19 : Conclusion We concluded from this study that: the overall size of a database is not a determinant of its statistical power to detect safety signals, but rather the size of the drug-specific data is a determinant of the power to detect safety signals. Also, we believe consideration should be given to the use of multiple large global databases, and that reliance on a single database could reduce statistical power and diversity. Further studies are needed to expand the focus of this study, for example, to investigate drugs from other pharmaceutical companies in order to confirm our findings. This would make the conclusions more general.
20 : Acknowledgements The authors would like to express their sincere gratitude to Anders Viklund, Erica Walette, and Mats Persson of the World Health Organization’s Uppsala Monitoring Center in Sweden for their assistance and patience in providing us with information from Vigibase.
21 : References Szarfman A, Machado SG, O’Neil RT. Use of screening algorithms and computer systems to efficiently signal higher-than-expected combinations of drugs and events in the US FDA’s spontaneous reports database. Drug Safety (2002) 25(6): 381–392. Hauben M, Reich L, Chung S. Postmarketing surveillance of potential fatal reactions to oncology drugs: potential utility of two signal-detection algorithms. Eur. J. Clin. Pharmacol. (2004) 60: 747–750. Bayesian data mining in large frequency tables, with an application to the FDA spontaneous reporting system. The American Statistician (1999) 53(3): 177–190. Almenoff JS, DuMouchel W, Kindman LA, Yang X, Fram D. Disproportionality analysis using Bayes data mining: a tool for the evaluation of drug interactions in the post-market setting. Pharmacoepidemiology & Drug Safety (2003) 12(6):517–521. Bate A, Lindquist M, Edwards IR, Orre R. A data mining approach for signal detection and analysis. Drug Safety (2002) 25(6): 393–397. Bate A, Lindquist M, Orre R, Edwards IR, Meyboom RHB. Data-mining analyses of pharmacovigilance signals in relation to relevant comparison drugs. Eur. J. Clin. Pharmacol. (2002) 58: 483–490. Lindquist M, Stahl M, Bate A, Edwards IR, Meyboom RHB. A retrospective evaluation of a data mining approach to aid finding new adverse drug reaction signals in the WHO international database. Drug Safety (2000) 23(6): 533–542.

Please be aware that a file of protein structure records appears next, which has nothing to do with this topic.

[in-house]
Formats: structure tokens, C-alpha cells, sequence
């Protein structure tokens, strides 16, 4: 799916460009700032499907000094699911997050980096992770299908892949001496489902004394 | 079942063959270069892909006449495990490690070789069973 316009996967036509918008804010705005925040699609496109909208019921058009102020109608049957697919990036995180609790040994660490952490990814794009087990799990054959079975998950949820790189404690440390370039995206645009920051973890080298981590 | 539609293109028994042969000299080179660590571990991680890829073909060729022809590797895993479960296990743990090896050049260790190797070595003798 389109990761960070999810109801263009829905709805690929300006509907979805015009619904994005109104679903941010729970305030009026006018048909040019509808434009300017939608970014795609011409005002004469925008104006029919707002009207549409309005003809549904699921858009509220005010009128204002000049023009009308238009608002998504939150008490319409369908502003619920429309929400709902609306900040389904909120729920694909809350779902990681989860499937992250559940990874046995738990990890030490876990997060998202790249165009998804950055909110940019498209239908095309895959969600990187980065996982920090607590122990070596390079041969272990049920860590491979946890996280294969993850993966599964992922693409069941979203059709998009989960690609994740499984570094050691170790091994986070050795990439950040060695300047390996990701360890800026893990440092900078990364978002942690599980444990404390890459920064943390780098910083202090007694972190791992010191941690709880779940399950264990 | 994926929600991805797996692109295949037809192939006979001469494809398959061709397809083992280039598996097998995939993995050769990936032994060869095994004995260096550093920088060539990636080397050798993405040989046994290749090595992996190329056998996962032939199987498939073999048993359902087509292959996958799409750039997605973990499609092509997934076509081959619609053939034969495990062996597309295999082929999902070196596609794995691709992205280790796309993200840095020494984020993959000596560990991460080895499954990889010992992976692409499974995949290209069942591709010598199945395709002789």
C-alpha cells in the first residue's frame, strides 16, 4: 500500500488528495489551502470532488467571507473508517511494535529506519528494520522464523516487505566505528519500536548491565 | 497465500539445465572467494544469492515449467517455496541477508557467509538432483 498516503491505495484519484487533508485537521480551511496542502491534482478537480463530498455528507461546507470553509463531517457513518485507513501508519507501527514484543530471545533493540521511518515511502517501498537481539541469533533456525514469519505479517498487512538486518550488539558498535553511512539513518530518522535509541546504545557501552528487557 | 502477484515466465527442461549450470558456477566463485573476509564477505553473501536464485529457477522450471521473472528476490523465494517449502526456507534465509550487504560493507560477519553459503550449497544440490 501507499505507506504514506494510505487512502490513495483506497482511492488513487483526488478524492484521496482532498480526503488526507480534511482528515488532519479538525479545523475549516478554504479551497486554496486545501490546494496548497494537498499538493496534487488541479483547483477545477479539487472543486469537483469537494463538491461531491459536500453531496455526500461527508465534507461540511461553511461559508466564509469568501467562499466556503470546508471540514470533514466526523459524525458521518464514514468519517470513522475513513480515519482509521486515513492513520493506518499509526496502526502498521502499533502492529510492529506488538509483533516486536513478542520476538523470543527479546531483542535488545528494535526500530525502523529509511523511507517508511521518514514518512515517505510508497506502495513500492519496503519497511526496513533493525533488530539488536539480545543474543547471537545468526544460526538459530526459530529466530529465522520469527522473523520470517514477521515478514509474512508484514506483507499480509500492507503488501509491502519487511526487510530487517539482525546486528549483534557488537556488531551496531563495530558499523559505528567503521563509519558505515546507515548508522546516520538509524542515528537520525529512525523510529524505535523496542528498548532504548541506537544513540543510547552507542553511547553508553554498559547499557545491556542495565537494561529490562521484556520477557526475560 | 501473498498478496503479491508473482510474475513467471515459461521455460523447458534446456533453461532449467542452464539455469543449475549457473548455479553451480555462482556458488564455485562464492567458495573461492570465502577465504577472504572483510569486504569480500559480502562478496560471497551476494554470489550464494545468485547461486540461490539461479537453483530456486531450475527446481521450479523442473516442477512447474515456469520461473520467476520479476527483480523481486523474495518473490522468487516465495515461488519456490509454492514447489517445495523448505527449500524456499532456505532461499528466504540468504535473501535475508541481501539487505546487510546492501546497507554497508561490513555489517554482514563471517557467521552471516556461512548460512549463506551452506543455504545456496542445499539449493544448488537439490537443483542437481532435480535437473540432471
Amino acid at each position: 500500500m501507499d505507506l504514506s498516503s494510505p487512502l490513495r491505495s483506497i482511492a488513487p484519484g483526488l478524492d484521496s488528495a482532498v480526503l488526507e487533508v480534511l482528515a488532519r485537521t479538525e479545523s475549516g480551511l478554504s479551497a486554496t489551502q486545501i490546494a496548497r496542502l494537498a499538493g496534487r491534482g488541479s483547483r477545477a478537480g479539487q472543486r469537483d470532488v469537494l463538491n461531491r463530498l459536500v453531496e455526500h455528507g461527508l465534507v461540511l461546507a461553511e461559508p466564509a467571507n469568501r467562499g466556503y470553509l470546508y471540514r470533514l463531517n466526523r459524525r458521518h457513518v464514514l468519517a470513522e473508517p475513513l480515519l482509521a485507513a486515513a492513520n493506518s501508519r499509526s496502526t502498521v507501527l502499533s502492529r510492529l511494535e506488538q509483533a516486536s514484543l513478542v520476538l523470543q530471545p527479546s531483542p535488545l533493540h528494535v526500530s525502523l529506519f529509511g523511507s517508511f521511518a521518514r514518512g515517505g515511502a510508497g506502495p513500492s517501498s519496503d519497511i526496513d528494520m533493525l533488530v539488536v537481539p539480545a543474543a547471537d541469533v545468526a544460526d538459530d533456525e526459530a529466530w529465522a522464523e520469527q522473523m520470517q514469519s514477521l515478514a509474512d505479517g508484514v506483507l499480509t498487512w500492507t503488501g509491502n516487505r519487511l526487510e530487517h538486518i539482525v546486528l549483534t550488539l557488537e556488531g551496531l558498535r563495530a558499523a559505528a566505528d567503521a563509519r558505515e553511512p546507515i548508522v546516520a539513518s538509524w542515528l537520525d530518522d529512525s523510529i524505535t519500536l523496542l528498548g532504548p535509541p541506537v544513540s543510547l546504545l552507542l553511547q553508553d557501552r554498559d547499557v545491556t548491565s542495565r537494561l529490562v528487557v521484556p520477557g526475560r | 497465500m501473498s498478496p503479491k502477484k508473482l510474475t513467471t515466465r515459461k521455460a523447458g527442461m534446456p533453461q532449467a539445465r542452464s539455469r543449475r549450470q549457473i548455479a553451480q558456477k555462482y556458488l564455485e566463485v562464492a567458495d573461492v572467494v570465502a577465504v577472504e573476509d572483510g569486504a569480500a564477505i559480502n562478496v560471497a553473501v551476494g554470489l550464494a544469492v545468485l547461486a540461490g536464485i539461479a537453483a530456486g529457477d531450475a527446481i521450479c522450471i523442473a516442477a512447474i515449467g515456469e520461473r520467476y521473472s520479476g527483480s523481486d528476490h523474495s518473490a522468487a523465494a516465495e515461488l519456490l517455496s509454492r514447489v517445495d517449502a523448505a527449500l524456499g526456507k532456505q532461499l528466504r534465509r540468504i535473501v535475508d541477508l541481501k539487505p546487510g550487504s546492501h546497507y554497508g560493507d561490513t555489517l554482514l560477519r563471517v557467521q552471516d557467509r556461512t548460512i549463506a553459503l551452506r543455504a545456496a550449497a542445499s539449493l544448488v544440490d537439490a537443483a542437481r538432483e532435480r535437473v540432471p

22 : References contd Bate A, Lindquist M, Edwards IR, Olsson S, Orre R. Lasner A, De Freitas RM. A Bayesian neural network method for adverse drug reaction signal generation. Eur. J. Clin. Pharmacol. (1998) 54: 315–321. Whitehead John. Measurement of treatment difference. In: The Design and Analysis of Sequential Clinical Trials. Revised 2nd Edition; John Wiley, New York, (2000): 29-68. Hammond IW, Rich D. Consumers usurp spontaneous adverse event reporting in the United States. Pharmacoepidemiology & Drug Safety (2005) 14(suppl. 2): 017, S8. Kubota K, Koide D, Hirai T. Comparison of data mining methodologies using Japanese spontaneous reports. Pharmacoepi. & Drug Safety (2004) 13: 387–394. WWW References 201. Stepper H. Annual adverse drug experience report: 1996 FDA, 202. Knapp DE, Robinson JI, Britt AL. Annual adverse drug experience report: 1995 FDA